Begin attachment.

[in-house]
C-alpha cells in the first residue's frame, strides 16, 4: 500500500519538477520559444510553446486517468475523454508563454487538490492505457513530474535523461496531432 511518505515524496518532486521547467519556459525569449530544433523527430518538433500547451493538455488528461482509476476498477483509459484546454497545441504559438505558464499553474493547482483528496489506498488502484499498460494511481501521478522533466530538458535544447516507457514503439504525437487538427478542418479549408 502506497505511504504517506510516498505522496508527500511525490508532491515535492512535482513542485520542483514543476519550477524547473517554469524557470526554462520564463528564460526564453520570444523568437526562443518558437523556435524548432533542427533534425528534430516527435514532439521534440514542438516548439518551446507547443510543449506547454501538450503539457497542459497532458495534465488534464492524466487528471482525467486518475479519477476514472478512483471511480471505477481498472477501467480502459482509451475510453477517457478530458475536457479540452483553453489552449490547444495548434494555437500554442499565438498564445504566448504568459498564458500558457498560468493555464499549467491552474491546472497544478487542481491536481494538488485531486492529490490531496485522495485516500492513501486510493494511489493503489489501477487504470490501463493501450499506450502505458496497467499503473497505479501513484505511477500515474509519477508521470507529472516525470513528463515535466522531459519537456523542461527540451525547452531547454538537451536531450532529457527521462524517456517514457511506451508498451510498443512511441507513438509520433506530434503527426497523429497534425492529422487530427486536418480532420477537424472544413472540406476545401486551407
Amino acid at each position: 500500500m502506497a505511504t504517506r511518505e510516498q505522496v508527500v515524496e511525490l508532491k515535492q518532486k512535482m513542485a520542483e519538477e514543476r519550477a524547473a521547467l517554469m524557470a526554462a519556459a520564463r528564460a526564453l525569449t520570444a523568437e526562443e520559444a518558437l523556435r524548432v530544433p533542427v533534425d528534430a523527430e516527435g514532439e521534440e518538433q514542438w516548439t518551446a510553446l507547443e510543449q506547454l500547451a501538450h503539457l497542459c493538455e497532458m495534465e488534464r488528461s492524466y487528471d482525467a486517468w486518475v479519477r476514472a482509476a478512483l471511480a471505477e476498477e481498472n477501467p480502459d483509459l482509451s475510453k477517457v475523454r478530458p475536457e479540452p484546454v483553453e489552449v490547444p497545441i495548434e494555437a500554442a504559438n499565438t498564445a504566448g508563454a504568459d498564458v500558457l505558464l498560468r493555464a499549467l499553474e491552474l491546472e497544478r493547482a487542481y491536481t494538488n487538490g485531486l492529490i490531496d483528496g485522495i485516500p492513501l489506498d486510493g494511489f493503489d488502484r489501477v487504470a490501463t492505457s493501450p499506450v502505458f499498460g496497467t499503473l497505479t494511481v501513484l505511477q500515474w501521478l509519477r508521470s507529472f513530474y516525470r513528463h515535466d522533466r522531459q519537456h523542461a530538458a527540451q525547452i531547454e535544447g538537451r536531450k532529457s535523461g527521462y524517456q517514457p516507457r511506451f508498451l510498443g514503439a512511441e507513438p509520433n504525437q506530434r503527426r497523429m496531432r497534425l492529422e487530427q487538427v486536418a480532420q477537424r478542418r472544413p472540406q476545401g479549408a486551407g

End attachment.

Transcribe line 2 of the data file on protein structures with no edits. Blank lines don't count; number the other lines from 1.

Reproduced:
C-alpha cells in the first residue's frame, strides 16, 4: 500500500519538477520559444510553446486517468475523454508563454487538490492505457513530474535523461496531432 511518505515524496518532486521547467519556459525569449530544433523527430518538433500547451493538455488528461482509476476498477483509459484546454497545441504559438505558464499553474493547482483528496489506498488502484499498460494511481501521478522533466530538458535544447516507457514503439504525437487538427478542418479549408 502506497505511504504517506510516498505522496508527500511525490508532491515535492512535482513542485520542483514543476519550477524547473517554469524557470526554462520564463528564460526564453520570444523568437526562443518558437523556435524548432533542427533534425528534430516527435514532439521534440514542438516548439518551446507547443510543449506547454501538450503539457497542459497532458495534465488534464492524466487528471482525467486518475479519477476514472478512483471511480471505477481498472477501467480502459482509451475510453477517457478530458475536457479540452483553453489552449490547444495548434494555437500554442499565438498564445504566448504568459498564458500558457498560468493555464499549467491552474491546472497544478487542481491536481494538488485531486492529490490531496485522495485516500492513501486510493494511489493503489489501477487504470490501463493501450499506450502505458496497467499503473497505479501513484505511477500515474509519477508521470507529472516525470513528463515535466522531459519537456523542461527540451525547452531547454538537451536531450532529457527521462524517456517514457511506451508498451510498443512511441507513438509520433506530434503527426497523429497534425492529422487530427486536418480532420477537424472544413472540406476545401486551407